“At the end of the day, our county is, to a large extent, at the mercy of the State Land Department,” Rios said.
Some county departments have too many under-used vehicles, and Andersen said he’s working with fleet management staff to reduce the size of the fleet in keeping with audit findings.
The board held a public hearing and approved a new arrangement of the county’s codes, rules and regulations into a single comprehensive volume entitled “The Pinal County Code of Ordinances.”
Deputy County Attorney Mark Langlitz told the board the volume is the result of the efforts of many people, especially Clerk of the Board Natasha Kennedy. Goodman said he noticed the need to have the county’s codes organized shortly after joining county government and commended Kennedy and other county staff for getting it done. The other supervisors also added their thanks.
The code of ordinances will be available online, and each supervisor will have a hard copy in his office.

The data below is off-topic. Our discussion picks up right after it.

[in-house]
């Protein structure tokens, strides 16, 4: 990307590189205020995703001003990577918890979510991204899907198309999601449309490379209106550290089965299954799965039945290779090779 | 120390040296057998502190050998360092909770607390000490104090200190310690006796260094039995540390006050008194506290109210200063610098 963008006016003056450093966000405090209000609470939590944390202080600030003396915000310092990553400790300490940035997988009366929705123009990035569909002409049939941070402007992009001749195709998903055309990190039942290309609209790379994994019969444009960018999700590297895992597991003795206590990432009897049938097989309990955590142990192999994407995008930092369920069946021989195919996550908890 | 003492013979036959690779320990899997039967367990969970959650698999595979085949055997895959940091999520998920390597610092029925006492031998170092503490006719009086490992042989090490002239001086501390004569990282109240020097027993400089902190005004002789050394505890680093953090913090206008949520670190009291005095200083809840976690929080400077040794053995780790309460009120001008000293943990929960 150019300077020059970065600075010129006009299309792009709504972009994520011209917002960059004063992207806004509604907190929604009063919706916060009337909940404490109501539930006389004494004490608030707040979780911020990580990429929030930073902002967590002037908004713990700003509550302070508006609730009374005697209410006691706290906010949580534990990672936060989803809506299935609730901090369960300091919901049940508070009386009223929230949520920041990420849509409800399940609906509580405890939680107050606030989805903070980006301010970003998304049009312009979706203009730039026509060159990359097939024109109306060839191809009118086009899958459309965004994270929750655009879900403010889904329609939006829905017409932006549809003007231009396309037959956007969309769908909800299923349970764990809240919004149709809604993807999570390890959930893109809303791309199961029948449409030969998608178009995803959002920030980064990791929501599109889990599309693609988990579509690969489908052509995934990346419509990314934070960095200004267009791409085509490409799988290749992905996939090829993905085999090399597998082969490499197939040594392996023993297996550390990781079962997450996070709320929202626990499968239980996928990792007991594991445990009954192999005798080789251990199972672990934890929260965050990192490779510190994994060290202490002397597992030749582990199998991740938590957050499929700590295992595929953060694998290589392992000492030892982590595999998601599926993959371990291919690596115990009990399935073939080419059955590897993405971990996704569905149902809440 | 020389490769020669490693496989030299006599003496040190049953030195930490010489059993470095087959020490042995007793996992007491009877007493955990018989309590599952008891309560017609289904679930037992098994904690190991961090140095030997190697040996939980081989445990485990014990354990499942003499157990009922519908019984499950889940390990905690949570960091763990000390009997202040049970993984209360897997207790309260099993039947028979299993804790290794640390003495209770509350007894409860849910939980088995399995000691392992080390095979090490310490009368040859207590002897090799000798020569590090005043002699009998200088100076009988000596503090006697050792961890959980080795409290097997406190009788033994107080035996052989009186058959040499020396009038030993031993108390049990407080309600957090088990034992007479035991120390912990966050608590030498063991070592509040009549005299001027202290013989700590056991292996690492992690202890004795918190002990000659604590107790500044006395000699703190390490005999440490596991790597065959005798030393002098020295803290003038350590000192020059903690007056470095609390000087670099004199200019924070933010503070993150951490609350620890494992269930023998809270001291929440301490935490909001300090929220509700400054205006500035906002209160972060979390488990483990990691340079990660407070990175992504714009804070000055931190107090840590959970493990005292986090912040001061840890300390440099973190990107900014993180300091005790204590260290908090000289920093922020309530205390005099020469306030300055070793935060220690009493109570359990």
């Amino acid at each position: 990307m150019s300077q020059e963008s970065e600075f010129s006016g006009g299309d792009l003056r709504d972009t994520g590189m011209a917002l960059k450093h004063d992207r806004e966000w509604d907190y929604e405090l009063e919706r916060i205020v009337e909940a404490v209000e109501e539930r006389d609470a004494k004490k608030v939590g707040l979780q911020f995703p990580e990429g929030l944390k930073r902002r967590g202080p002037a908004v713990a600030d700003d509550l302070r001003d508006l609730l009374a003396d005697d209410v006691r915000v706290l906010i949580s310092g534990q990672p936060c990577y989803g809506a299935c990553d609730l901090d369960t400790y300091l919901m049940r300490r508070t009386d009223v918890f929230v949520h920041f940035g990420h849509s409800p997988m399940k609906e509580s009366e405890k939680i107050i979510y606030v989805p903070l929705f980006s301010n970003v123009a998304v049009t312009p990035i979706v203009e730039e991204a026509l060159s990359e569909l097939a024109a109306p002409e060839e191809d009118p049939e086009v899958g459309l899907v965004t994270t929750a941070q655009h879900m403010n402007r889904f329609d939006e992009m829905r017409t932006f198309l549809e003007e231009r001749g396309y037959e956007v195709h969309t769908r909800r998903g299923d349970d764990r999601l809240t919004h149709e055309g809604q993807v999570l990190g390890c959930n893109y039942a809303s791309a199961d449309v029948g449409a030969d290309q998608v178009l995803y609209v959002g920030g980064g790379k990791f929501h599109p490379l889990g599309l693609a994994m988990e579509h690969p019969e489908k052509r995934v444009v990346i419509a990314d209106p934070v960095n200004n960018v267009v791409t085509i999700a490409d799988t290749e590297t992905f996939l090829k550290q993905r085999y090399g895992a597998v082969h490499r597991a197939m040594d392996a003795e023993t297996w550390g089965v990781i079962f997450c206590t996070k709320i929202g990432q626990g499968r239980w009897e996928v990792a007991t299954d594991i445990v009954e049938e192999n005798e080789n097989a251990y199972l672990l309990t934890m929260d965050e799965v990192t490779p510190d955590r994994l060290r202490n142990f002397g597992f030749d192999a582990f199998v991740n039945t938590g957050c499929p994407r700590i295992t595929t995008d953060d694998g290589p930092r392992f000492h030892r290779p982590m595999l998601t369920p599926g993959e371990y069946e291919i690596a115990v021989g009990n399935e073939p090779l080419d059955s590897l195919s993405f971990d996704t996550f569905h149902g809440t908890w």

MARICOPA — When Linda Patterson attended a couple of campaign events in Maricopa and Arizona City in mid-March, her mind was occupied with how many signatures she’d need to seal the deal on her run for state senator.
Patterson is running for a Senate seat in Legislative District 11 as a Democrat, hoping to oust Republican Vince Leach, who has held the position since 2019. Also in the running is Democrat JoAnna Mendoza.
Patterson passed her pen and clipboard to several hundred people that March weekend, not knowing that one constituent had passed the COVID-19 virus back to her along with a signature. The next day her campaign manager fell ill.
It was another seven days before Patterson began feeling sick. She consulted her doctor right away, but her only symptom was extreme and persistent chest pain.
“I was working with two physicians and not feeling well, and they said, ‘Well, we don’t think it’s COVID because with COVID you’re supposed to have these three symptoms, (but) I wasn’t getting better,” Patterson said.